Ever wonder whether your boss is looking over your shoulder as you write e-mails from work? You're not being paranoid. Companies large and small have turned to monitoring employee e-mail, looking for everything from proprietary data leaks to cyberslacking.
E-mail creates the electronic equivalent of DNA evidence, according to the ePolicy Institute, which conducted, along with the American Management Association, surveys of e-mail monitoring among U.S companies. That means your electronic paper trail can be restored and reviewed — and can also be retrieved as part of a future lawsuit's discovery process.
Here are some suggestions on how to e-mail without worry.
Expect Zero Privacy. Employers are increasingly monitoring staff e-mails, instant messages and Internet usage. According to a 2007 American Management Association survey of 304 U.S. companies, 43 percent of employers store and review employees' e-mail messages. Nearly 30 percent of them have fired workers for e-mail misuse — for violating company policy, for using inappropriate or offensive language, for excessive personal use, and for breach of confidentiality. So unless your company states otherwise, assume your employer is monitoring your workplace communications, including e-mails and IMs, according to Sharon Nelson, head of Sensei Enterprises, a computer forensics and data recovery company in Fairfax, Va. Nelson suggests that before you hit send, conduct this three-part test: imagine your e-mail in a major newspaper, imagine your mom reading it and imagine it winding up on a billboard along the highway. "If it passes these tests, then it's fine," Nelson says.
How Do They Do It? Computer monitoring takes several forms. Most employers use software to automatically monitor e-mail, but many hire staff to read and review chunks of random e-mail, the survey found. Time stamps allow employers to gauge time spent on personal e-mail. And if you're afraid your boss may have it out for you, be careful: she could be monitoring your e-mail for when you slip up. So avoid using obscene, pornographic, sexual, harassing, discriminatory, defamatory, menacing or threatening language — anything that could make you a liability in your employer's eyes.
Will I know? Not generally. Two states — Connecticut and Delaware — require that employers notify employees when they're being monitored. And while an alert at log-in is a best practice for all companies, monitoring e-mail is generally unregulated. Besides, Nelson says, it's a universal given that the computer you work on is your employer's equipment. That has been "tested in the courts over and over again. It's their equipment. It's their right" to monitor. As head of Sensei, she says "I even assume I'm monitored" by Sensei's vice president of technology.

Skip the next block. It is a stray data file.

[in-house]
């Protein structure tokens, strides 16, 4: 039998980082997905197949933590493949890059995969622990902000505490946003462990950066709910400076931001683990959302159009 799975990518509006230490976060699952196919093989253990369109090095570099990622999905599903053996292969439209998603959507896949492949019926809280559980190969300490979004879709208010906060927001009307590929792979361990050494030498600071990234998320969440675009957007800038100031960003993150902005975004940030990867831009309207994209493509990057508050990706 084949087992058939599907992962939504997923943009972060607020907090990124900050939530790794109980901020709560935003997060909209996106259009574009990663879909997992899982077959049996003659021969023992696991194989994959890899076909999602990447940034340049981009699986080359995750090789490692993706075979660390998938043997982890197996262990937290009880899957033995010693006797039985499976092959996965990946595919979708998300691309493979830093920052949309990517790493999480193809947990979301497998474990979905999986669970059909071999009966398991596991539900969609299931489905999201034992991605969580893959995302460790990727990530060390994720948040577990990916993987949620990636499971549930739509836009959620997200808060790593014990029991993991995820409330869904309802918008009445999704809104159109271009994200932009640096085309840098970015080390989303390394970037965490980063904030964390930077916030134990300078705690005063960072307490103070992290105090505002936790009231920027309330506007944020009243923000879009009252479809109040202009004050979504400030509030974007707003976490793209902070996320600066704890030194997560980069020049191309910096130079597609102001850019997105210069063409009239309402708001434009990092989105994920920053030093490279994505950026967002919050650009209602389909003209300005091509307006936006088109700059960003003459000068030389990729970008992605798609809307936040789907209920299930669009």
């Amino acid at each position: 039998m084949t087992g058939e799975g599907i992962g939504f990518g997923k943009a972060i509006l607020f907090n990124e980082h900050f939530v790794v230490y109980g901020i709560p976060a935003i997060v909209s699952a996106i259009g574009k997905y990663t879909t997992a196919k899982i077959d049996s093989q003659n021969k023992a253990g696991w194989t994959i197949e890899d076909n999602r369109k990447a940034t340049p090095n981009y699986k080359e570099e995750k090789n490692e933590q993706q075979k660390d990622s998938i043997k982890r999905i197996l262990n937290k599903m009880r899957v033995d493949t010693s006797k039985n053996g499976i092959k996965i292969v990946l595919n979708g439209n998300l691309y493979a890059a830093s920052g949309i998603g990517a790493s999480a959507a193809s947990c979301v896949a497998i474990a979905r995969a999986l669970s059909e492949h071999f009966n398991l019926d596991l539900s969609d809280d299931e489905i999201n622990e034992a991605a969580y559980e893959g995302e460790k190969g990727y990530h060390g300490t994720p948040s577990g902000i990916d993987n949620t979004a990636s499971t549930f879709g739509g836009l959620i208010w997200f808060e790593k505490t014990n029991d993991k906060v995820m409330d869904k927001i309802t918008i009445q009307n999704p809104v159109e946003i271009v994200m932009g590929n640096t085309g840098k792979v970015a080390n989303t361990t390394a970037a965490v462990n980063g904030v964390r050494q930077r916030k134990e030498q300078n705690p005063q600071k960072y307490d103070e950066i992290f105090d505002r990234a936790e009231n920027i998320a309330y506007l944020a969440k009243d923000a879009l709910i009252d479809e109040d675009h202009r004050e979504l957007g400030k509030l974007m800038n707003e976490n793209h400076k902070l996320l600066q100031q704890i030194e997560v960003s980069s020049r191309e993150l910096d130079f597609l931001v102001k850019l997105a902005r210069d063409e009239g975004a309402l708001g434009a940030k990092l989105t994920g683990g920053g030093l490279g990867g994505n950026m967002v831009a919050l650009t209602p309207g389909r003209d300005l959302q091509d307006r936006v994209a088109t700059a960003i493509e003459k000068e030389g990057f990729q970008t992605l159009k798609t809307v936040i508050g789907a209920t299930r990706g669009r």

G-Mail Is No Refuge. Employers can still recover and read Internet-based e-mail like Yahoo! Mail or Hotmail when it's opened from a work-based computer. That's because the e-mail is saved to your local, company-owned hard drive. For this reason, personal e-mail from your attorney opened on your company's computer may result in waiving the attorney-client privilege.
But I Hit Delete! Computer forensics firms like Sensei can recover work e-mails that you thought you deleted. Over time, e-mail is overwritten from your work's server, but don't expect to know whether it's an e-mail from five days ago or five years ago, Nelson says. She recalls a case involving three stockbrokers who claimed they did not leave with the company database when they separated from their employer.Their e-mail logs indeed said the information had been deleted just before they left, but there was also evidence that their Palm Pilots had been synced up to their computers and, sure enough, forensics discovered the database on their handheld devices.
Disclaimers Aren't Worth a Darn. Most experts agree the sometimes ridiculously long disclaimers at the bottom of e-mails are worthless, Nelson says. "They're rote. Nobody's reading them." However, she adds, a lawyer may tell you to include them on your e-mails anyway.
Avoid the AutoComplete. One of the most frequent e-mail blunders is the AutoComplete function featured in programs such as Microsoft Outlook. AutoComplete predicts the e-mail address as you type, and if you're not careful, your message could wind up in a very different inbox than the one you intended. Case in point: the New York Times broke a story early this year that Eli Lilly and Co. was in settlement talks with the government after a lawyer associated with the company accidentally e-mailed confidential information to a Times reporter instead of to her colleague with a similar name. Either double-check that your e-mail's recipient is who you intend, or try disabling your AutoComplete function.
Watch out for copyrighted material. You wouldn't make photocopies of a chapter of a book and distribute them, would you? Same goes for electronic publications. So watch out before you send your co-workers and friends a magazine article that your company subscribes to. Say, for example, your company of a few hundred has only a handful of subscriptions to a magazine, but an article is distributed companywide. The publisher is losing out on all that subscription revenue, and your company could be liable. And if the publisher sued, your forwarded e-mails would be discoverable (and your company may be scanning your e-mail to head off potential copyright infringement lawsuits). Kim Jessum, an intellectual property attorney with Stradley Ronon in Philadelphia, suggests that before forwarding articles, find out what's permissible under the contract with the publisher: Your contract may allow for printing rights, which means you can make a printout copy of the article available to staff.